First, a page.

So I’ve two people in mind. The first would definitely be Tony Hale. For those you don’t know Tony Hale is he is currently on Veep. He was also Buster on Arrested Development. And anyways, Tony Hale. It’s one of those shoots where I was getting ready. And I had props on the table. And the only person I’ve ever voted I still this day who came in and comes up to me says Hi, I’m Tony. I introduced myself to and he says, Hey, whatever you want to do, we’re going to do it. And I was like, Oh my gosh, it’s basically just like even before the shoot even started, like I’m gonna go get ready. But he’s like, whatever you got in mind, I’m up for it. I was like, Wow, I’ve never had anyone just be so open before the shoot saying like, hey, like, I totally trust you with your vision. Let’s go forward with it. Because most of the time, it’s like, I have to prove my vision and my concepts and everything and, and rightfully so. But even we had a set amount of time to shoot. And he’s one of the people where I want to respect and honor that time. So we got done, and he looks like we can keep going. These are great, very, very nice guy. I absolutely love Tony Hale, such a class a very unassuming, very humble guy. And those are the people I want to work with. The last night I just shot the TCS, my favorite person I photographed through all the people that I photograph, my favorite person was john Walsh. And that’s not going to come up as a name that you might recognize, because john Walsh used to run a show called America’s Most Wanted, and I grew up watching this show where he would go on live TV and they do reenactments of these like crazy crimes I’d been committed. And their whole goal was to catch these terrible people. The amount of people that they caught through this was just unbelievable. But john wall’s comes in to our photo booth. And he shakes everyone’s hand, he goes my digital, he goes me It goes, my assistant goes to our producer with Getty. And he introduces himself to everyone. And so nice, he didn’t have any time frames, he just he wanted to shoot nicest guy, right. And for me, at the end of the day, I just want to photograph people who are nice people, I want that. I think status and all these things that you’ve done as accomplishments, kudos to you, because there’s a lot of hard work that these people have put in to get to the place that they’re at. And I’m very excited for those people. But all of that kind of fades into the background if you’re mean, and not nice about it. At the end of the day, I get really excited to work with people who are kind.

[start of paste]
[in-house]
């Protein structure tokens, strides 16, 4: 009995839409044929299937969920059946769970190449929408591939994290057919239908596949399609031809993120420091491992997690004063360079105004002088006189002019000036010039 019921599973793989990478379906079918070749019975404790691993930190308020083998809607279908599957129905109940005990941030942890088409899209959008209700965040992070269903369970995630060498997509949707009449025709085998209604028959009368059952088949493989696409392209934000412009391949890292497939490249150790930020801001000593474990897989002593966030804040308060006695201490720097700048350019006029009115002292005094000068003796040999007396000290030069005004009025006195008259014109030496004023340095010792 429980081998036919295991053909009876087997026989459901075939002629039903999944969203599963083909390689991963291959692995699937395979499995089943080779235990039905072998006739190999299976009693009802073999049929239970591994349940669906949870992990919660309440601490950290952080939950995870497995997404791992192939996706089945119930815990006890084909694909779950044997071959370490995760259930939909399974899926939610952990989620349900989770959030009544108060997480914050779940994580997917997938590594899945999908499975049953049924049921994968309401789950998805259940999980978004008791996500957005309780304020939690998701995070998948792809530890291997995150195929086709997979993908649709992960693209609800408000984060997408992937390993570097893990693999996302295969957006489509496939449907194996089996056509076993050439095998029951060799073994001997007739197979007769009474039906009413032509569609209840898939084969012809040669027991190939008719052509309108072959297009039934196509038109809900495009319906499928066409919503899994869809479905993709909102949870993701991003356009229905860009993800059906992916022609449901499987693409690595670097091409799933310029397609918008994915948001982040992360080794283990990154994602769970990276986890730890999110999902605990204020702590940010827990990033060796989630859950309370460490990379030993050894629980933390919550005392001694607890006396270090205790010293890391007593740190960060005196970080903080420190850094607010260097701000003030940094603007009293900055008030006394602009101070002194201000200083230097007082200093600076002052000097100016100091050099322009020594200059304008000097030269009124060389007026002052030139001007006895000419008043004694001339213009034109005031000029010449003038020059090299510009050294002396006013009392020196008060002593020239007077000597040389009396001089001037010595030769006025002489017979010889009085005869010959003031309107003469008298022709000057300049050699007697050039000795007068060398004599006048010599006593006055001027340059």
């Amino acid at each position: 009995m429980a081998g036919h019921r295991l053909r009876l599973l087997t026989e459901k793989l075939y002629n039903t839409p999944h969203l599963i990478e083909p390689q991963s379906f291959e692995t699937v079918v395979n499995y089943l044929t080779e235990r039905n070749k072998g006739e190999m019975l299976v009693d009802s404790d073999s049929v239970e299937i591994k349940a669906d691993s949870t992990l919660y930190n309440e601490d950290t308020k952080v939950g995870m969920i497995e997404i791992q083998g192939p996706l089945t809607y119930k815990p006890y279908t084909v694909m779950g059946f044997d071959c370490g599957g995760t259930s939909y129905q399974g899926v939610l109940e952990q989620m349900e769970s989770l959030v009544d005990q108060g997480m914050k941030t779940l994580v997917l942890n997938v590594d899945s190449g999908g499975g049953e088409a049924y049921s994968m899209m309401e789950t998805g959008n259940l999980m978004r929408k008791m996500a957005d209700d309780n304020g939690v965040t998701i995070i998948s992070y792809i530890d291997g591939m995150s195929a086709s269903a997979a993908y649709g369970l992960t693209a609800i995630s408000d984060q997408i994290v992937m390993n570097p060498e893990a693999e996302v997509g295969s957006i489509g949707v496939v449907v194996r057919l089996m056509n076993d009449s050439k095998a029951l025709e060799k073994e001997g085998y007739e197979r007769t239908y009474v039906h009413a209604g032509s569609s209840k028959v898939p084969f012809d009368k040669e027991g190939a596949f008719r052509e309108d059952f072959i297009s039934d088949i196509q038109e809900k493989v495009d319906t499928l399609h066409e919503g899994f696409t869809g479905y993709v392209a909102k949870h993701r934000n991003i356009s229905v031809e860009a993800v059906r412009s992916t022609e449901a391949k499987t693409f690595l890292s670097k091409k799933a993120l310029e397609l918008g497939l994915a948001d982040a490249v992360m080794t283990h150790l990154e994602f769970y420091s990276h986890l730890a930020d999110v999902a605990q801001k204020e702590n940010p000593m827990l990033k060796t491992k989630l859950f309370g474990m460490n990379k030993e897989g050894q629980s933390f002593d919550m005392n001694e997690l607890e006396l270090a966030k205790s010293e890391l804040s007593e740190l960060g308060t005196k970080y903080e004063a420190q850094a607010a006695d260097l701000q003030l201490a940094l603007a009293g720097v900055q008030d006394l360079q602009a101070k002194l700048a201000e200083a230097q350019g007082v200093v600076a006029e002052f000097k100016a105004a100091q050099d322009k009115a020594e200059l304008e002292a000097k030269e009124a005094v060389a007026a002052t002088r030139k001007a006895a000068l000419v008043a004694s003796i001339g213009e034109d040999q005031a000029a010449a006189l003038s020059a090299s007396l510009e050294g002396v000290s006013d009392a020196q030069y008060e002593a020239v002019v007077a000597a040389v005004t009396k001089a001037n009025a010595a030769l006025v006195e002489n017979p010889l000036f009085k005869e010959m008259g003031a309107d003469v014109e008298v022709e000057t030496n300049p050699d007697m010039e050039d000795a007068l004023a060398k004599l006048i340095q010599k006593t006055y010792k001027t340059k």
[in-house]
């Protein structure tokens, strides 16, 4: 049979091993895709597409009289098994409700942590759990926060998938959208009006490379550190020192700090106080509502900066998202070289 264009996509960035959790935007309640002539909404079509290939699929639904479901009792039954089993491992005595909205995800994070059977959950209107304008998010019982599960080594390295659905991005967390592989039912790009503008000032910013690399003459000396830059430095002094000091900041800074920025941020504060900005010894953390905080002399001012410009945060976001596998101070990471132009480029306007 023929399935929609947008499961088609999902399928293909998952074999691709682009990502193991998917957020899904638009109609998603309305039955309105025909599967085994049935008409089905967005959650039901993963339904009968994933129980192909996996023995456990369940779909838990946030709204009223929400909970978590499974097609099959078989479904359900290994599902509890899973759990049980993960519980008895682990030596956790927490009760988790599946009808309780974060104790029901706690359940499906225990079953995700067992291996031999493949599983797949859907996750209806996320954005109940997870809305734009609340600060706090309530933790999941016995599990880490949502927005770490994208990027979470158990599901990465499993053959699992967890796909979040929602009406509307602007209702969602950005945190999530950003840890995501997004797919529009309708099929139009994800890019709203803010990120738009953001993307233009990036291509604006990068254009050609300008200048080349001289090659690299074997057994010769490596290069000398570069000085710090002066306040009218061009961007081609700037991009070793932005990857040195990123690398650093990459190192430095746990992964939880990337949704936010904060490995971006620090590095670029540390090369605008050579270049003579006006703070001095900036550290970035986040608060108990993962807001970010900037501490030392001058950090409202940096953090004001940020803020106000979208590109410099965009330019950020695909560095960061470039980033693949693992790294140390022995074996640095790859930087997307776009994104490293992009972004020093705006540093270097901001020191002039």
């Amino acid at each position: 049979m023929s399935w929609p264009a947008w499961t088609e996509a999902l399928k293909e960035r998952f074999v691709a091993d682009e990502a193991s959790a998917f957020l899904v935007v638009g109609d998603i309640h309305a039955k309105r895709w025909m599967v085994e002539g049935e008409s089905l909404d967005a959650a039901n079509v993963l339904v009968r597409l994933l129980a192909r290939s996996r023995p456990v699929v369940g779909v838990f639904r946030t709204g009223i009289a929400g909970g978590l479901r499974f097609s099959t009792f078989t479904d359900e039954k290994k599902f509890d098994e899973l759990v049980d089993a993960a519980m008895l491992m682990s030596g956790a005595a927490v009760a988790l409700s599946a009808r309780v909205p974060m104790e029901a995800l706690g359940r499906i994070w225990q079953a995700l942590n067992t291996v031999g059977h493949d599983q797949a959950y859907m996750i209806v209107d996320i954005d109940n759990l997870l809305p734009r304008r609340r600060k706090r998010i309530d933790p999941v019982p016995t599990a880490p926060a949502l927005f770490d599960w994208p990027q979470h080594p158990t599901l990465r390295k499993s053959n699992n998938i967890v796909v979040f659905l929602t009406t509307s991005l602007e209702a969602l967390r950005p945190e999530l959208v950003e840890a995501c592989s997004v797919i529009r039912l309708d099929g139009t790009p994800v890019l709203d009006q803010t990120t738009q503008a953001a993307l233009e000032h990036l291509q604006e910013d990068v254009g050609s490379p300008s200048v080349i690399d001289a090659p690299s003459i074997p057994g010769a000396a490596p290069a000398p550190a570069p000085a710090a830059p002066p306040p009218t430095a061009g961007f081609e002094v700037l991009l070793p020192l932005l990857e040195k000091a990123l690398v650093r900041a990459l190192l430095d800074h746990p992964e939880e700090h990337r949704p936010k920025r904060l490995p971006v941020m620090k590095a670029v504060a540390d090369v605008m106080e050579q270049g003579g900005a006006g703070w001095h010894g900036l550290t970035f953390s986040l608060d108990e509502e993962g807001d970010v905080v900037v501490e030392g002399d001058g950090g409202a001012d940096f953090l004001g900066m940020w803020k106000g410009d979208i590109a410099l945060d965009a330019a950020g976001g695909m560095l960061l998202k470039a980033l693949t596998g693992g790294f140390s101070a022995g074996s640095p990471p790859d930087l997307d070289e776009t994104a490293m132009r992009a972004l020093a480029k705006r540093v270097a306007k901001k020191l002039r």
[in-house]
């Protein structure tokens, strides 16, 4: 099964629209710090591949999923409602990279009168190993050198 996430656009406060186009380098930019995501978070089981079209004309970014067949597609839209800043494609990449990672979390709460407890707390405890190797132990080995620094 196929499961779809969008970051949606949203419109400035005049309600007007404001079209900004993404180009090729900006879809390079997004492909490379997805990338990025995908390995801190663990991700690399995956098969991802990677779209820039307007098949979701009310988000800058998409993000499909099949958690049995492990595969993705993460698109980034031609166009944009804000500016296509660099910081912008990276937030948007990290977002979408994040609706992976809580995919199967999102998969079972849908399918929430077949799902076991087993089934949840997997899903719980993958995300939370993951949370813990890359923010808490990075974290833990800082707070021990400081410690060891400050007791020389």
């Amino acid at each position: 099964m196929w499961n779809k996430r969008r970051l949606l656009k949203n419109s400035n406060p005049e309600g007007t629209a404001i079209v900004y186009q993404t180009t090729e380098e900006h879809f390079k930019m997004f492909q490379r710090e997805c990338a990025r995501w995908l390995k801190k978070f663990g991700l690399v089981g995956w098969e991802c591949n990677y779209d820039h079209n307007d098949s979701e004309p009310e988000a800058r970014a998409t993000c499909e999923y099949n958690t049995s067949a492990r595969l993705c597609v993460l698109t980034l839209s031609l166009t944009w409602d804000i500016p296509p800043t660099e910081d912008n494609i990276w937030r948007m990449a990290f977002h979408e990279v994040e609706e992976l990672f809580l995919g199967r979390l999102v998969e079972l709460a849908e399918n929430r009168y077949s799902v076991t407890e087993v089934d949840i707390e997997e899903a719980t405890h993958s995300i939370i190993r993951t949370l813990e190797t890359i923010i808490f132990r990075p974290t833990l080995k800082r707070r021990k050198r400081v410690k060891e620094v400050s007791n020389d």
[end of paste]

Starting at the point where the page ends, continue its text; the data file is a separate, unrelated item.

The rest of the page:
Me too. Yeah, if you don’t want to be in front of my lens, cool. Like, you don’t have to be in front of my lens. I don’t need this shot to define who I am as a person.